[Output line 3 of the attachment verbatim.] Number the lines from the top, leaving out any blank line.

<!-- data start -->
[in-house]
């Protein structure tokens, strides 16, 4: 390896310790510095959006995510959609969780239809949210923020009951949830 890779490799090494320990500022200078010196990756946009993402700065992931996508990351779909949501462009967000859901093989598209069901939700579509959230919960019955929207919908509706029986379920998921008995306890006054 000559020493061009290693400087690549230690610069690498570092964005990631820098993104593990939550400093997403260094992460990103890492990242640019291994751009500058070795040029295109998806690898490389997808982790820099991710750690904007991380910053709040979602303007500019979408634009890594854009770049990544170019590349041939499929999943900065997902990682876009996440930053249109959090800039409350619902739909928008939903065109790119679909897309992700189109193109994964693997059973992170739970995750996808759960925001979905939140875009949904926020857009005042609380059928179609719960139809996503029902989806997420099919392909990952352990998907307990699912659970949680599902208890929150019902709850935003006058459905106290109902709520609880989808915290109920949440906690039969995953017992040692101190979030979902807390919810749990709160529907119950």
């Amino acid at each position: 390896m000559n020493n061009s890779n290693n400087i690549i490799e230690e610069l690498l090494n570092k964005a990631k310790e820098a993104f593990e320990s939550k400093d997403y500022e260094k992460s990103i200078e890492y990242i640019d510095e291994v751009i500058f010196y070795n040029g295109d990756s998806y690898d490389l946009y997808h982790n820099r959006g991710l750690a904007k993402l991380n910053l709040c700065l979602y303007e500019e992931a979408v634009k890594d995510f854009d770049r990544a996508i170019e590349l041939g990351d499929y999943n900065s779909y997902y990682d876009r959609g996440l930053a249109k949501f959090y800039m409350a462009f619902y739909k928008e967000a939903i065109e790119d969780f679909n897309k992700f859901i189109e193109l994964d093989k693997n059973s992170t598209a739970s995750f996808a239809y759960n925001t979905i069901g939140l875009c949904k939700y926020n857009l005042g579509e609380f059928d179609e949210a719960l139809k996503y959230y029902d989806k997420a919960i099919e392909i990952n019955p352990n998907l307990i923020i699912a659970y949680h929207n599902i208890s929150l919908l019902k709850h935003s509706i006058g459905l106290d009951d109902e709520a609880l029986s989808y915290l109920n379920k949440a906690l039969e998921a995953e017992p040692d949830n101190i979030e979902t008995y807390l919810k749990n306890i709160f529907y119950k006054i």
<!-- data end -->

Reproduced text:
């Amino acid at each position: 390896m000559n020493n061009s890779n290693n400087i690549i490799e230690e610069l690498l090494n570092k964005a990631k310790e820098a993104f593990e320990s939550k400093d997403y500022e260094k992460s990103i200078e890492y990242i640019d510095e291994v751009i500058f010196y070795n040029g295109d990756s998806y690898d490389l946009y997808h982790n820099r959006g991710l750690a904007k993402l991380n910053l709040c700065l979602y303007e500019e992931a979408v634009k890594d995510f854009d770049r990544a996508i170019e590349l041939g990351d499929y999943n900065s779909y997902y990682d876009r959609g996440l930053a249109k949501f959090y800039m409350a462009f619902y739909k928008e967000a939903i065109e790119d969780f679909n897309k992700f859901i189109e193109l994964d093989k693997n059973s992170t598209a739970s995750f996808a239809y759960n925001t979905i069901g939140l875009c949904k939700y926020n857009l005042g579509e609380f059928d179609e949210a719960l139809k996503y959230y029902d989806k997420a919960i099919e392909i990952n019955p352990n998907l307990i923020i699912a659970y949680h929207n599902i208890s929150l919908l019902k709850h935003s509706i006058g459905l106290d009951d109902e709520a609880l029986s989808y915290l109920n379920k949440a906690l039969e998921a995953e017992p040692d949830n101190i979030e979902t008995y807390l919810k749990n306890i709160f529907y119950k006054i």